Moon on a stick.
Don’t think big, think small. How thinking about your idea as small as possible can produce a bigger product.
I’ve seen it a hundred times over and heard multiple terms for it. “Moon on a stick” seems to be the most popular and humans are forever wanting the next Facebook, the next Amazon.com, the next eBay. It’s an infinite loop of trying to eclipse the previous product. But startups and individuals have the upper hand when it comes to challenging the giants, you just don’t realise it yet.
Where did those Goliaths come from, and how did they get to become so huge, the competition has to be Google et al?
All these companies have a similar beginning. Amazon.com was started in a garage in Washington. Facebook was started in a sweaty dorm. eBay was a little hobby on the side. Google was slightly different and was a university research project. All started with a passion.
All these companies have a similar beginning. Amazon.com started exclusively selling books. Facebook was Harvard only for a good while. eBay’s first auction was for a broken laser pen. Google had an intelligent yet simple “Pagerank” algorithm. All started with a focus.
All of these companies have a similar journey. They’ve all developed into something very different from their day one humble beginnings and have evolved into something we all use day to day. But at the heart of all those products and services are the original ideas in which we were all consumed by, and regularly use on a day to day basis.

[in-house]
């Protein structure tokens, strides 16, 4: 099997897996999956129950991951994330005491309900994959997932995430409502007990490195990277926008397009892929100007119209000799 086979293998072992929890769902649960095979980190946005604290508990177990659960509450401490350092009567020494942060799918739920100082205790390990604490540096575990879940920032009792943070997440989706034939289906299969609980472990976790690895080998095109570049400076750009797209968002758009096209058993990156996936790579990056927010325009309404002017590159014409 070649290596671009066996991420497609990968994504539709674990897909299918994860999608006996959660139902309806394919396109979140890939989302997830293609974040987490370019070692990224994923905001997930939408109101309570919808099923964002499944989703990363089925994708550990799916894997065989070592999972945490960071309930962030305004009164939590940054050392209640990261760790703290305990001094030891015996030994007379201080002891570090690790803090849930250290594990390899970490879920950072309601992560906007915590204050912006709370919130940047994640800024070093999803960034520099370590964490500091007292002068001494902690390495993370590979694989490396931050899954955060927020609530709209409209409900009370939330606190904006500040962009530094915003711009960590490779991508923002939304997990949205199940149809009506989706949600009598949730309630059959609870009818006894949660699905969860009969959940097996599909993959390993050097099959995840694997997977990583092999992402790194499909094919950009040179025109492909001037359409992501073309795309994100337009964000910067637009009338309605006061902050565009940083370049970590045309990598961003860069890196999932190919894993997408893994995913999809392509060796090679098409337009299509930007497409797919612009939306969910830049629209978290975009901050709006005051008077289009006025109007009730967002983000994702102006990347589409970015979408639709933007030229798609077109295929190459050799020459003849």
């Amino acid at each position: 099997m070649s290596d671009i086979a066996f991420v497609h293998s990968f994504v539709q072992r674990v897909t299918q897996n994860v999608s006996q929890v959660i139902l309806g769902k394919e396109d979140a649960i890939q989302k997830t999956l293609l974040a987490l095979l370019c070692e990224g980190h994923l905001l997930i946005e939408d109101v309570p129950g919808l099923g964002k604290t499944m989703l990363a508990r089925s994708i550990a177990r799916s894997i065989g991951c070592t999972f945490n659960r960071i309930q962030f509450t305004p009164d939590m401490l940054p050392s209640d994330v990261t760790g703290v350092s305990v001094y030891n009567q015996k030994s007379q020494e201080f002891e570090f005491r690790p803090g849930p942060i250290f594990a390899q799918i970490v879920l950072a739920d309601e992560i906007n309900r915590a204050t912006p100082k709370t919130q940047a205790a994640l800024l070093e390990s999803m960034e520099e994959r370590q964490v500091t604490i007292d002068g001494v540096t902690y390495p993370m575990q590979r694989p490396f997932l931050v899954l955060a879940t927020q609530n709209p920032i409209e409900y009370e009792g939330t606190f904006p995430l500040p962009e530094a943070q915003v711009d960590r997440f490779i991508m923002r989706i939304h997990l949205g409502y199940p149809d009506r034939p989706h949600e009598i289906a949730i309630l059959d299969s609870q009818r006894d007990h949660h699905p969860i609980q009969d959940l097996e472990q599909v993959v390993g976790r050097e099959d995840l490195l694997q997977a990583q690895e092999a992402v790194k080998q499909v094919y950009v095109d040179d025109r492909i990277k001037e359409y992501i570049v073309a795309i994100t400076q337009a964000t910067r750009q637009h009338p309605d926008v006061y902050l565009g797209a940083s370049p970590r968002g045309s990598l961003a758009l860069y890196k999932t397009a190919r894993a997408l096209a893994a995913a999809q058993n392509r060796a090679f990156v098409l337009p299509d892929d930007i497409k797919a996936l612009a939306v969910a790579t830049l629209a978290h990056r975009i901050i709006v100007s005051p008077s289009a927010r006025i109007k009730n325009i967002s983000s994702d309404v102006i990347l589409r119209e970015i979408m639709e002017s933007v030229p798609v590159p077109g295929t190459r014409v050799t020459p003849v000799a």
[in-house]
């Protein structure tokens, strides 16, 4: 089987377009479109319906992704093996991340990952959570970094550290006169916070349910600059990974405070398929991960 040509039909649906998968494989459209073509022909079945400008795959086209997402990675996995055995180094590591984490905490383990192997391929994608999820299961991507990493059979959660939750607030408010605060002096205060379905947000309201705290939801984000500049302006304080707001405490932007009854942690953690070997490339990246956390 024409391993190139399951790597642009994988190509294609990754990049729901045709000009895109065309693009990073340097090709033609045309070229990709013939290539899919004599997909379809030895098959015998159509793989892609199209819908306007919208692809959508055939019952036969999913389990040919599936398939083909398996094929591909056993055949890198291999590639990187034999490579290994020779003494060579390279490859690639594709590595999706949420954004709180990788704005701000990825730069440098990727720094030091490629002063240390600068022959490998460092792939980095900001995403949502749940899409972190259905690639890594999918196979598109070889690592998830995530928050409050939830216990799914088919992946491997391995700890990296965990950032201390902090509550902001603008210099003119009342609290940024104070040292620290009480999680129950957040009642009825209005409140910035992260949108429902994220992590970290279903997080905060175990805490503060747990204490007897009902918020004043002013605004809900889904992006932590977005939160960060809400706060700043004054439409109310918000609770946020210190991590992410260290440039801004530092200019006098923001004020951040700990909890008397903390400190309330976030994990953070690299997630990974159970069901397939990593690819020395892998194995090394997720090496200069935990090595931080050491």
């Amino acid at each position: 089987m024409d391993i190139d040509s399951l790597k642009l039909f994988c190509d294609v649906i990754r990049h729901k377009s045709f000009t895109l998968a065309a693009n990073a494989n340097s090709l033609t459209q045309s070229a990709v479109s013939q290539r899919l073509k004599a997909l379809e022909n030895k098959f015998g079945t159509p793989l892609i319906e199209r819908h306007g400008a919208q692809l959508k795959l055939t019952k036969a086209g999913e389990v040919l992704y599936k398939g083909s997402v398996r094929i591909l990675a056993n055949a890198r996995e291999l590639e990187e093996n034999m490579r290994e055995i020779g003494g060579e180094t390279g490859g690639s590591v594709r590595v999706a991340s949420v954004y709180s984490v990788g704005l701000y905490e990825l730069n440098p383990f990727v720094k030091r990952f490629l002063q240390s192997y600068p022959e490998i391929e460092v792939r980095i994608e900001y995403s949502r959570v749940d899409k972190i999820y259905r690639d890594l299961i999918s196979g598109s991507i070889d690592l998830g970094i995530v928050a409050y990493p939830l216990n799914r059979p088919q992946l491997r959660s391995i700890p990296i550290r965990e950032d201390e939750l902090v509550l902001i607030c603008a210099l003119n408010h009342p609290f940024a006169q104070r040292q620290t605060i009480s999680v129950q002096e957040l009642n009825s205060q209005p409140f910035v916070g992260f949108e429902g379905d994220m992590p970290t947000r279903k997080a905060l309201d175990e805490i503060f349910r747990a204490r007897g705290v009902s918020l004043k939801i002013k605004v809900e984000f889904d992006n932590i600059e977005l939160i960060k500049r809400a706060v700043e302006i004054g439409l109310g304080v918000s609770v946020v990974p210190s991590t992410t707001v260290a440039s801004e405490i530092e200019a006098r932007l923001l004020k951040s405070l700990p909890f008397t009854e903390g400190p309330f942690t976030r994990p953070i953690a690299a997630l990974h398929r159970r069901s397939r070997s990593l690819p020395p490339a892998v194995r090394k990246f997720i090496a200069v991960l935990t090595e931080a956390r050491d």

It’s best to do one thing really, really well. - Google
So what am I getting at? Well, it seems us humans think we need more functionality, more fancy graphics, more everything. But you’re wrong. Take one of Google’s defining principles; It’s best to do one thing really, really well. Their thing is, and always will be Search.
Start with a passion and an idea, and start small. Get that small idea or product out there quickly and in a simple form or you’ll end up in that infinite loop of trying to beat yourself and your competitiors. At the root of all great experiences lies a simple idea, with simple beginnings and a simple journey. That small idea can then become the basis of your journey, and starting small will allow you to grow with the product and test it out.
So the next time someone comes and asks for a moon on a stick, slap them round the face and tell them you first need that small stick and eventually you may even get close to the moon.
Mark over and out.